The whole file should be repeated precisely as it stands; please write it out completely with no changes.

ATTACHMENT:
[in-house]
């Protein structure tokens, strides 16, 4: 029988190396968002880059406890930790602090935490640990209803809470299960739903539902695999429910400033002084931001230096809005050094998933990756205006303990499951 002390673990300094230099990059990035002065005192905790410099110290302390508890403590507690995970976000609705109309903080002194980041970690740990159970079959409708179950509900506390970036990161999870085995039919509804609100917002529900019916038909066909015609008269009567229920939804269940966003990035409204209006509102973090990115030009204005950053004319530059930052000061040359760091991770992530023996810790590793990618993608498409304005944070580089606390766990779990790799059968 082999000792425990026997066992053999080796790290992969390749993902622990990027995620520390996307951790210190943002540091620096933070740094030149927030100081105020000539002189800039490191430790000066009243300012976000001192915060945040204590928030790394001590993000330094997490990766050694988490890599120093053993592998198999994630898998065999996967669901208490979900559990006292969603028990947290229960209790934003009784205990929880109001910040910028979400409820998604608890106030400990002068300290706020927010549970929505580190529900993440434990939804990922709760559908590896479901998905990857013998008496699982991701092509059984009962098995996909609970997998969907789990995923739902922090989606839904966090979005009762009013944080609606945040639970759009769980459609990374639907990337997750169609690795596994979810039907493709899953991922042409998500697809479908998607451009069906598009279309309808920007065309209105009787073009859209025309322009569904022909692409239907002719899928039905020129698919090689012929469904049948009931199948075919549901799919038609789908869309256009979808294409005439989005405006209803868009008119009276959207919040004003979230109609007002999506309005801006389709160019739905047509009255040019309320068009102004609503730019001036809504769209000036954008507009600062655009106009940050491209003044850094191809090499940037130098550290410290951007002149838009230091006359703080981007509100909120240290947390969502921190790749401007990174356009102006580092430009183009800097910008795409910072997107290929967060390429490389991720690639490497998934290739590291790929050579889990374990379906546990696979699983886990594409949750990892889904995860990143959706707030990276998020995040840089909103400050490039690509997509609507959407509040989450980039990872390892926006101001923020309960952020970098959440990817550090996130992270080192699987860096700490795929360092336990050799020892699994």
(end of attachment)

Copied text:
[in-house]
């Protein structure tokens, strides 16, 4: 029988190396968002880059406890930790602090935490640990209803809470299960739903539902695999429910400033002084931001230096809005050094998933990756205006303990499951 002390673990300094230099990059990035002065005192905790410099110290302390508890403590507690995970976000609705109309903080002194980041970690740990159970079959409708179950509900506390970036990161999870085995039919509804609100917002529900019916038909066909015609008269009567229920939804269940966003990035409204209006509102973090990115030009204005950053004319530059930052000061040359760091991770992530023996810790590793990618993608498409304005944070580089606390766990779990790799059968 082999000792425990026997066992053999080796790290992969390749993902622990990027995620520390996307951790210190943002540091620096933070740094030149927030100081105020000539002189800039490191430790000066009243300012976000001192915060945040204590928030790394001590993000330094997490990766050694988490890599120093053993592998198999994630898998065999996967669901208490979900559990006292969603028990947290229960209790934003009784205990929880109001910040910028979400409820998604608890106030400990002068300290706020927010549970929505580190529900993440434990939804990922709760559908590896479901998905990857013998008496699982991701092509059984009962098995996909609970997998969907789990995923739902922090989606839904966090979005009762009013944080609606945040639970759009769980459609990374639907990337997750169609690795596994979810039907493709899953991922042409998500697809479908998607451009069906598009279309309808920007065309209105009787073009859209025309322009569904022909692409239907002719899928039905020129698919090689012929469904049948009931199948075919549901799919038609789908869309256009979808294409005439989005405006209803868009008119009276959207919040004003979230109609007002999506309005801006389709160019739905047509009255040019309320068009102004609503730019001036809504769209000036954008507009600062655009106009940050491209003044850094191809090499940037130098550290410290951007002149838009230091006359703080981007509100909120240290947390969502921190790749401007990174356009102006580092430009183009800097910008795409910072997107290929967060390429490389991720690639490497998934290739590291790929050579889990374990379906546990696979699983886990594409949750990892889904995860990143959706707030990276998020995040840089909103400050490039690509997509609507959407509040989450980039990872390892926006101001923020309960952020970098959440990817550090996130992270080192699987860096700490795929360092336990050799020892699994």